Tongue Thai’d



date of visit: Friday 16 December 2011

There are some places I eat at where the service is so good it helps me gloss over inconsistencies in the food. And then there are some places where it’s all about the food. Tongue Thai’d would be one of the latter.

So do you want the good (the food) or the bad (the service) first? I’m going to start with the bad so I can end on a positive note.

A friend had booked a table for eight for a Friday night before Christmas. Now, I know December is party month and everywhere is booked out but once you do actually have that booking you rather expect that everyone will be able to sit at the table. I think we were very lucky that person number eight didn’t arrive, because she would have had to have been paper thin to fit between the table and the wall or she would have spent the entire meal having people (staff and customers) push past her. Yes, Tongue Thai’d is extremely popular, but I do feel that the management’s eagerness to serve as many people as possible rather outweighs the restaurant’s physical size. People might enjoy their meal just that bit more if they had a bit of wriggle room. I’ve seen some sites describe the restaurant as family friendly but having been there I certainly wouldn’t turn up with a child that needs a high chair!

Aside from a rather squeezy table, the service, at best, can be described as adequate. Some staff were a lot more on the ball than others and I think the issues we experienced (missing drinks, the bill taking a long time to arrive) could be rectified easily by employing one or two more people and perhaps having well defined sets of tables that are looked after by individual staff. Our friends who are regulars here did say that since the modest expansion of the restaurant the service has taken something of a battering.

So now the good. The food. Which did land on our table in a timely manner and the staff, and kitchen, did cope with our requests for additional dishes with no problems. Being in a group, we started with a selection of entrées including an excellent crispy rice ball salad which everyone liked so much we had to order another one. We also had spring rolls, Thai samosas (quite different from Indian ones) and fish cakes. Everyone was happy.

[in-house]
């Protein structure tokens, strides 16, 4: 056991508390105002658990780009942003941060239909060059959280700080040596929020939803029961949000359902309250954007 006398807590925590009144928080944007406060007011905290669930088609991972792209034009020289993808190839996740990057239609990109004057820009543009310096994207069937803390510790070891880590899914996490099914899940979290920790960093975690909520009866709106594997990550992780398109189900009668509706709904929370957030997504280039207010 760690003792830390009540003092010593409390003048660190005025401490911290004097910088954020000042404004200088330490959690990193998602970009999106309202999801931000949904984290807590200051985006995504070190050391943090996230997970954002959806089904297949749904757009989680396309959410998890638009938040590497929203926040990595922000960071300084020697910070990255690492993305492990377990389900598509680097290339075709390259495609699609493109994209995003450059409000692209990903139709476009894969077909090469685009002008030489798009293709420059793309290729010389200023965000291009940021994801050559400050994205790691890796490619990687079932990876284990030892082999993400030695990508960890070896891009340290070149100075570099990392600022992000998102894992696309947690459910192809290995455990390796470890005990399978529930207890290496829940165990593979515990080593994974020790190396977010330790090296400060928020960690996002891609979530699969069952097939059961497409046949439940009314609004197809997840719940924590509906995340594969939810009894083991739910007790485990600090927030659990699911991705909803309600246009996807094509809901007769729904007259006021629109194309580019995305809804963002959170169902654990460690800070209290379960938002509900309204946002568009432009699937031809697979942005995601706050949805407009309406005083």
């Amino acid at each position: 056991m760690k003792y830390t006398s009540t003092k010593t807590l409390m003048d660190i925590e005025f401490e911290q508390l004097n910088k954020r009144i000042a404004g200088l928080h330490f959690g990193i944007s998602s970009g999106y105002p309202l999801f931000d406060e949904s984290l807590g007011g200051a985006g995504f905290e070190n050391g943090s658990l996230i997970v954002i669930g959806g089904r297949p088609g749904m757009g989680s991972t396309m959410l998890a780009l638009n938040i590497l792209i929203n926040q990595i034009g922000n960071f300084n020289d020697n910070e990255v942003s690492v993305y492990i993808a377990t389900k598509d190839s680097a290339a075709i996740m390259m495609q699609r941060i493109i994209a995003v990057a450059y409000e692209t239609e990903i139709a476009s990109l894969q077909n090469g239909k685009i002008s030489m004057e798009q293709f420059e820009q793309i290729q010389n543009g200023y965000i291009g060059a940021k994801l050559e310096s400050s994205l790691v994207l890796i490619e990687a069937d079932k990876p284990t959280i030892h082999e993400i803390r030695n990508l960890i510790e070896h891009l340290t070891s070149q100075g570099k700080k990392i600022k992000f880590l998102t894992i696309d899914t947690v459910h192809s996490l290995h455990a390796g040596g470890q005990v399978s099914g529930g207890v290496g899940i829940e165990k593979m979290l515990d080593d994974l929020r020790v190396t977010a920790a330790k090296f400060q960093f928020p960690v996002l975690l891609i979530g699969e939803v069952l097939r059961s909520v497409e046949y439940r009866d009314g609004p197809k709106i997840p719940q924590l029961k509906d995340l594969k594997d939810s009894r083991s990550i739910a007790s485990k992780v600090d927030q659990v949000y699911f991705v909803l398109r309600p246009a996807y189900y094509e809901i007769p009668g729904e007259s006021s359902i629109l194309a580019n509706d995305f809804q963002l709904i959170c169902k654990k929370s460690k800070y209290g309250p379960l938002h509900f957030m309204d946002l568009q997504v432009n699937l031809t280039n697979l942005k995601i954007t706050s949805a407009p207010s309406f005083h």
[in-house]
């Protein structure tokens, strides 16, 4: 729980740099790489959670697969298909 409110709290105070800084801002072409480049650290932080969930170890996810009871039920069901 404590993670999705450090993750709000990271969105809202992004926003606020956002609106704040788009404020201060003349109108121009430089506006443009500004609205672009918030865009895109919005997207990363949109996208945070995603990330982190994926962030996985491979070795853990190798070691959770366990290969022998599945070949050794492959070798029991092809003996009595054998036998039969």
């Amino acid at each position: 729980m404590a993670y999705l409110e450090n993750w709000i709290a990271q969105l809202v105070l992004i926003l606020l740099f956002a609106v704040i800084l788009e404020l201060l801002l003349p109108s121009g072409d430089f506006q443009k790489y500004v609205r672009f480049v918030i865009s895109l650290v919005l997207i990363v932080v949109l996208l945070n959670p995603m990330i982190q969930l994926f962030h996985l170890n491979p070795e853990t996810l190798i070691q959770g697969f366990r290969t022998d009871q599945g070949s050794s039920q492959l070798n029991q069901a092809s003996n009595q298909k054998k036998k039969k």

For main courses we ordered the signature dish, the Tongue Thai’d eggplant. This was crispy aubergine with a sweet and sour sauce and chicken mince. That description really doesn’t do it justice. It’s the dish everyone raves about and it really is worth trying. At my insistence, we ordered another aubergine dish from the specials menu – more crispy aubergine but this time with fish, chilli and garlic. I liked this dish even more. In fact, I would go back for this alone.

We also tried the prawn and mango curry – not something I would ever have ordered myself but also really good, as well as the whole flounder.

After rather a lot of food, we somehow found space for desserts. I ordered the hazelnut meringue with apricot and cream and the only other person I’ve discussed dessert with tried the sticky toffee pudding. I liked the fact that the dessert menu made a real effort at the non-Thai dishes, but we did both feel that we could have done better making our respective desserts at home. But let’s face it, how many of us go out to Thai for the desserts?

It was lovely to go to a Thai restaurant that features some different dishes on the menu (more aubergine in Thai restaurants please!). Apparently Tongue Thai’d focusses on northern Thai cuisine which, on the basis of my visit, I’d say is something we don’t see enough of in South Australia. Having said that, more conservative Thai eaters aren’t left behind and the menu does feature the staples of Thai restaurant food such as pad thai, and green, red and massaman curries.

There’s plenty of food and, once you do get the bill, it is reasonably priced. Just be aware that you will need to book, the restaurant can be a bit cramped and noisy and the service … well, it’s casual. But once you have some crispy aubergine you probably won’t care.

Unfortunately, Tongue Thai’d doesn’t have a website (grumble, grumble) but you can you see a menu online here and it does have a facebook page.

Tongue Thai'D on Urbanspoon

Manee Siam

Thailand: Bangkok

photo by puuikibeach

date of visit:  Tuesday 25 October 2011

Manee Siam happens to be more or less over the road from a friend’s house so it’s quite a surprise it’s taken us so long to get there. I have to admit that I’ve often wondered whether or not the restaurant is open – one of its street front signs looks unbelievably worn and tattered for an open business … It turns out it is very much open for business and after a bit of a false start (double booking by me – ouch!) we finally made it for a very early (6pm) dinner on a Tuesday night.